What Happens When A CIP System No Longer Cuts the Sauce

Author: Sara Peters | November 7, 2019 | Category: Case Studies, CIP Systems

ketchup-sauceA Wisconsin sauce manufacturer experienced some serious cleaning issues with their CIP system. The system wasn’t some old, broken down, dilapidated, poorly constructed system. The system itself was mechanically sound. But, because of production upgrades and enhancements, the system no longer "cut the sauce".

The system functioned properly, in theory, but producing at a higher capacity than originally designed had caused the production lines to simply outgrow the CIP system. The production lines were larger and contained bigger equipment that needed cleaning.

Because the CIP system attempted to cover more ground, it delivered lower flow rates and lower pressure, causing insufficient cleaning and sanitation of tanks, valves, lines, and other equipment. This caused the sauce manufacturer to implement manual cleaning for some parts of the process, taking what was supposed to be an automated process to a time consuming, manual one. 

The plant engineer decided to take action and called a Crane Engineering representative to assess the current CIP system and its new requirements.

Upgrade Or Replace?

In some cases, upgrades to CIP systems are feasible options. Oftentimes many of the components are reusable, and the cost of upgrade vs. new are usually favorable. Other times, the cost to upgrade could far outweigh the cost of buying new if the technology is too old (PLC is outdated), it's missing components or is damaged. 

According to Sani-Matic, the top reasons manufacturers upgrade their CIP system are:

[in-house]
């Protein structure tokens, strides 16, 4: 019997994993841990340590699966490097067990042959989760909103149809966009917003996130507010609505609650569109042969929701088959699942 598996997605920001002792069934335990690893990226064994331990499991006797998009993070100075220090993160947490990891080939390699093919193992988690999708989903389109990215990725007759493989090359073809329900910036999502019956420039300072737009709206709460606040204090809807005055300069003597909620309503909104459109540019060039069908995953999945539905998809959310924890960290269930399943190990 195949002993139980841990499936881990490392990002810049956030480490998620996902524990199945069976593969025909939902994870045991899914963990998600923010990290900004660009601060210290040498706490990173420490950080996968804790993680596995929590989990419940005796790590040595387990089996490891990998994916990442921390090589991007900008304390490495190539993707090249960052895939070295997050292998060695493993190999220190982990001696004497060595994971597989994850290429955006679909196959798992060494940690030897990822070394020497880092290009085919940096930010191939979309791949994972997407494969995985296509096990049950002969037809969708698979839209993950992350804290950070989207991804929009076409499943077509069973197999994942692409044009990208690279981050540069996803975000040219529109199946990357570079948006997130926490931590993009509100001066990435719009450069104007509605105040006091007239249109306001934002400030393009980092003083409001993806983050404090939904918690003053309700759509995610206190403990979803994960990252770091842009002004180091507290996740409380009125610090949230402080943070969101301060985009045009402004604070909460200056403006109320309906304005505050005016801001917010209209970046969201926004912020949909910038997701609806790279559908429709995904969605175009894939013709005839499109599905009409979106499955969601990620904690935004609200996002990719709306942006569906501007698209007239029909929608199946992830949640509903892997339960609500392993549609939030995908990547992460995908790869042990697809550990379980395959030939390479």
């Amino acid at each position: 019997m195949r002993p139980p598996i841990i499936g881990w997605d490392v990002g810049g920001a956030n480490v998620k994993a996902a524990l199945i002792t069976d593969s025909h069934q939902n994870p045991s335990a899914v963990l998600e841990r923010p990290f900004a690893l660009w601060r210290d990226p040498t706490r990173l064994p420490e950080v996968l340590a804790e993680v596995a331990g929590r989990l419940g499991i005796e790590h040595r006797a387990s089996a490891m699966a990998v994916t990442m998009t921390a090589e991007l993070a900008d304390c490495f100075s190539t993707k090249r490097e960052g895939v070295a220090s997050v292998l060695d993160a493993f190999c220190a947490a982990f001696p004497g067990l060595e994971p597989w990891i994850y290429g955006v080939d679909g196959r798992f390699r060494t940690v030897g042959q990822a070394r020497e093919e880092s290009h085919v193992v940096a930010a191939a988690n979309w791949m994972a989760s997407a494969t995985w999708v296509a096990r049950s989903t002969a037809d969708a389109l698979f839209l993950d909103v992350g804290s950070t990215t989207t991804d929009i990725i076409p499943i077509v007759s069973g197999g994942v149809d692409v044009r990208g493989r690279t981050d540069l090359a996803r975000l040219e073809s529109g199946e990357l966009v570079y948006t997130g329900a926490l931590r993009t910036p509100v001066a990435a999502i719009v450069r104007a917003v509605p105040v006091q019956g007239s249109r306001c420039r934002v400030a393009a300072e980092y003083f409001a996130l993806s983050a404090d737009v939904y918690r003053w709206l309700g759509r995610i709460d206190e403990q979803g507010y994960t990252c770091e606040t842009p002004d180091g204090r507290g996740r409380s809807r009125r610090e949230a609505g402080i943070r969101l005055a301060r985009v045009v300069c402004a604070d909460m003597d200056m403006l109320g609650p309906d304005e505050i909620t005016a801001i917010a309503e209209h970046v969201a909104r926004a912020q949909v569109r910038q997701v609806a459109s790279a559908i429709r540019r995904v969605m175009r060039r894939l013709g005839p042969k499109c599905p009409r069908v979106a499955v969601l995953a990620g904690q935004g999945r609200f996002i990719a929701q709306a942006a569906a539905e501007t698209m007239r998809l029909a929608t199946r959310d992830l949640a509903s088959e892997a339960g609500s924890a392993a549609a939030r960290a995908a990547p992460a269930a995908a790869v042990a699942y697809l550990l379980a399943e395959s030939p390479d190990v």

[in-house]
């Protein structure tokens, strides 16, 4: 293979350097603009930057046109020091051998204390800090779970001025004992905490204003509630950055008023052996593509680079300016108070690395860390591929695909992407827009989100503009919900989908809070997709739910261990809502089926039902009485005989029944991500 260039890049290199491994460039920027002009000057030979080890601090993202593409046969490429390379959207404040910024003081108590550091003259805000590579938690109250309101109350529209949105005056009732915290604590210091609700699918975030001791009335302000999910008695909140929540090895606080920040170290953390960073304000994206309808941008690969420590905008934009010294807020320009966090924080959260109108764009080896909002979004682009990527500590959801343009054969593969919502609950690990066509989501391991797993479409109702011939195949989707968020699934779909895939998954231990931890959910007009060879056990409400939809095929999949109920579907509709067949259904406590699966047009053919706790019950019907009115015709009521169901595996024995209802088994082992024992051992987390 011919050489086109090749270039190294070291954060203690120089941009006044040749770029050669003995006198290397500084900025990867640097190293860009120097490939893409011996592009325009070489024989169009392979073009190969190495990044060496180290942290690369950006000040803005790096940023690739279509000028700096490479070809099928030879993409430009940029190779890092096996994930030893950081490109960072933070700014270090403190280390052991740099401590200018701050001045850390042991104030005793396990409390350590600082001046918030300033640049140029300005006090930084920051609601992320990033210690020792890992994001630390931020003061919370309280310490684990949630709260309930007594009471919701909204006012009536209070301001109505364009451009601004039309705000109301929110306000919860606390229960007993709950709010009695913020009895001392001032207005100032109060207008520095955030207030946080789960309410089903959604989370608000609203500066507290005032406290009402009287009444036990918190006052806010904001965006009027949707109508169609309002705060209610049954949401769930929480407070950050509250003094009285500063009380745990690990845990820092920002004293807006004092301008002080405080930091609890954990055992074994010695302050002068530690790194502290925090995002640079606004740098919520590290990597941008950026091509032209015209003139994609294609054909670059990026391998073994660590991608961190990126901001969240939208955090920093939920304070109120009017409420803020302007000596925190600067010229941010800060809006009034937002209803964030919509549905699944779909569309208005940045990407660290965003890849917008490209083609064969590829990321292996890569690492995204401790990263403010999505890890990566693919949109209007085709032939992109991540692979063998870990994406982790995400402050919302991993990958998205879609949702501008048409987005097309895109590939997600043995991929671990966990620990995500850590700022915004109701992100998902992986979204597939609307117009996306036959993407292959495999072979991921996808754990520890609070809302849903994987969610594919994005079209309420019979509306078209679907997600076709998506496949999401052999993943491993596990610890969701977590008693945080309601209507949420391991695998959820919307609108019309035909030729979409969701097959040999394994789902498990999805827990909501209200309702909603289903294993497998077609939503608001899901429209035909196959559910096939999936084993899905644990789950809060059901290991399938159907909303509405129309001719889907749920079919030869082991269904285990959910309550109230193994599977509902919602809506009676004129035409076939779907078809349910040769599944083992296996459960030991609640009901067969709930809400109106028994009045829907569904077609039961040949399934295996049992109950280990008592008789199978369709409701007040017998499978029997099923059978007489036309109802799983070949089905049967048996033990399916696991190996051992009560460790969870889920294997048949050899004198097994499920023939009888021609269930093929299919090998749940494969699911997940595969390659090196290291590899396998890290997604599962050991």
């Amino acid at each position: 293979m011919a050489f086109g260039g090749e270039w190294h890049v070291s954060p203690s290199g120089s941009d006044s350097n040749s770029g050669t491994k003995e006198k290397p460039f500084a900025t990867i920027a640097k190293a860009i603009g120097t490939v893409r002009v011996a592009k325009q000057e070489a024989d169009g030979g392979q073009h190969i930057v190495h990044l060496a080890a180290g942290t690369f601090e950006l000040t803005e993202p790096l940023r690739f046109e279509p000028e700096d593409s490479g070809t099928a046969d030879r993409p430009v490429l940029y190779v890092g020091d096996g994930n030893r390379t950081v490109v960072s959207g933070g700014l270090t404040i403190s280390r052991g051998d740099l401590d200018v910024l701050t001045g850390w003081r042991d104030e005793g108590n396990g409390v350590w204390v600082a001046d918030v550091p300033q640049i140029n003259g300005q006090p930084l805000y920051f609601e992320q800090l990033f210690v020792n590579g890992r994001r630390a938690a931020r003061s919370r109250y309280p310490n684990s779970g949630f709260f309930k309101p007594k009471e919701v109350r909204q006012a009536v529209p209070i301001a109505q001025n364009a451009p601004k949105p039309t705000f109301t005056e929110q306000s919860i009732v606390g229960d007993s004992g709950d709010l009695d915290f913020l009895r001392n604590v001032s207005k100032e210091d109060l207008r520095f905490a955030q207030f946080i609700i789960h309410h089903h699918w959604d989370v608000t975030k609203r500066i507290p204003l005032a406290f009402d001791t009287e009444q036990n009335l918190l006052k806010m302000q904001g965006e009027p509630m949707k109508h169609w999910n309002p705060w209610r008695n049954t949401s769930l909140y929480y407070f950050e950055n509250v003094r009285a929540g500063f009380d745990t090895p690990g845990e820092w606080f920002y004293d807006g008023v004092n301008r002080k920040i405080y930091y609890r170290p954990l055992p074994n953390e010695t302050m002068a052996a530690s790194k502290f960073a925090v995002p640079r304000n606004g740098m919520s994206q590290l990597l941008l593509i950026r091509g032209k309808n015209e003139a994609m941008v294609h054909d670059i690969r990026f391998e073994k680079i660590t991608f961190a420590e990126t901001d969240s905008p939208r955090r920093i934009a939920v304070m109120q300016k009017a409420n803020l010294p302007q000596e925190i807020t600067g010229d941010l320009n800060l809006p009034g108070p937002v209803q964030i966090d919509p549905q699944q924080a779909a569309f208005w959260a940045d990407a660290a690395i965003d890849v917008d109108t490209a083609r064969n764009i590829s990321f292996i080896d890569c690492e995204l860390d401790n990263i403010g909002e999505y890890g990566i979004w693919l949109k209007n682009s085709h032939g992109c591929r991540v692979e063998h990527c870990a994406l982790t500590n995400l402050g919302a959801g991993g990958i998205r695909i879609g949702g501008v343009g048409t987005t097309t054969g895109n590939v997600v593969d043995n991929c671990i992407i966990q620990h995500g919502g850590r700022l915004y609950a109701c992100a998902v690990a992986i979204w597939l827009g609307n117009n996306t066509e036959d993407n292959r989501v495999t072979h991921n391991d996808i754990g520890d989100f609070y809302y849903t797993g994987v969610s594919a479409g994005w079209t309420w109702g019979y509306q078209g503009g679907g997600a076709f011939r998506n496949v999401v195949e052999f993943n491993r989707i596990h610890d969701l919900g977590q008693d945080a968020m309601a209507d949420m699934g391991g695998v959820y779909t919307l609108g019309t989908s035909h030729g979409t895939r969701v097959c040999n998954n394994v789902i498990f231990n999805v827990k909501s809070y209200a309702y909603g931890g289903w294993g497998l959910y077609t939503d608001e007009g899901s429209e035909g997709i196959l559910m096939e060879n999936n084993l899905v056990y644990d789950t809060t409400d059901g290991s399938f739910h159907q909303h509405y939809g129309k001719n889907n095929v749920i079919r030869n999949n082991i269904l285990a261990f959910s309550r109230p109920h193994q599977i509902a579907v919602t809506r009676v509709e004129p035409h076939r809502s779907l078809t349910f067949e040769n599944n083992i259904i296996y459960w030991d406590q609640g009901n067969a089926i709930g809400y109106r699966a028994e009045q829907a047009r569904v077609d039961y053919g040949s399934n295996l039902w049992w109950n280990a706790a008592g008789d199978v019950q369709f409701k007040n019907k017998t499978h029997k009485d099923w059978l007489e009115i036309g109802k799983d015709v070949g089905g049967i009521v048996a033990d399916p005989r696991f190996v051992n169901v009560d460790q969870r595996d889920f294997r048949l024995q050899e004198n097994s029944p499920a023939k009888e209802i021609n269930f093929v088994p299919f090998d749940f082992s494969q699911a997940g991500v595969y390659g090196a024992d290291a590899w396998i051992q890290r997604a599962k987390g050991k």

• Older system does not meet expectations
  • Older system that can't perform necessary functions
  • A previously owned system needs to be upgraded to a new owner's process
  • Achieve cost savings with an upgraded, optimized system
  • Adding a tank for water reuse or new chemical cleaning needs (i.e. acid)
  • Replace an older PLC that doesn't support current communications (ethernet)

In this case, the customer was faced with an older system that doesn't meet expectations, but after an assessment, it was clear to the Crane representative that the current CIP system would never live up to the requirements of the new production lines. The old CIP system was simply too small.

The CIP system was carefully analyzed to see if any parts or equipment could find a home in the new system, but it was determined that too many adjustments and changes would have to be made, making this option more cost-prohibitive than starting over with something new.

A New CIP System

FB-3-tank_CIPSani-Matic designed a new system, but this time, engineers were sure to plan for increased production in years ahead. A new, 3-tank system was designed with a heat exchanger, pump, angle line discharge strainer, instrumentation, controls, etc. Now they had everything they needed to reap the benefits of enhanced performance and efficient cleaning for the upgraded production lines.

The new CIP system exceeded the manufacturer’s expectations and they immediately recognized improvement after it was installed. The water temperature climbed faster, chemicals mixed faster, and it cleaned faster too, saving time and the labor of manual cleanings.

If you’ve noticed a change in your CIP system’s performance, it may be time to reassess its requirements and capabilities. Talk to an experienced engineer to discuss your options, and don’t forget to plan for growth!

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Sara Peters

Sara Peters

Sara leads Crane Engineering's blogging team, coming up with fresh stories and insights for our readers to apply to their every day work.

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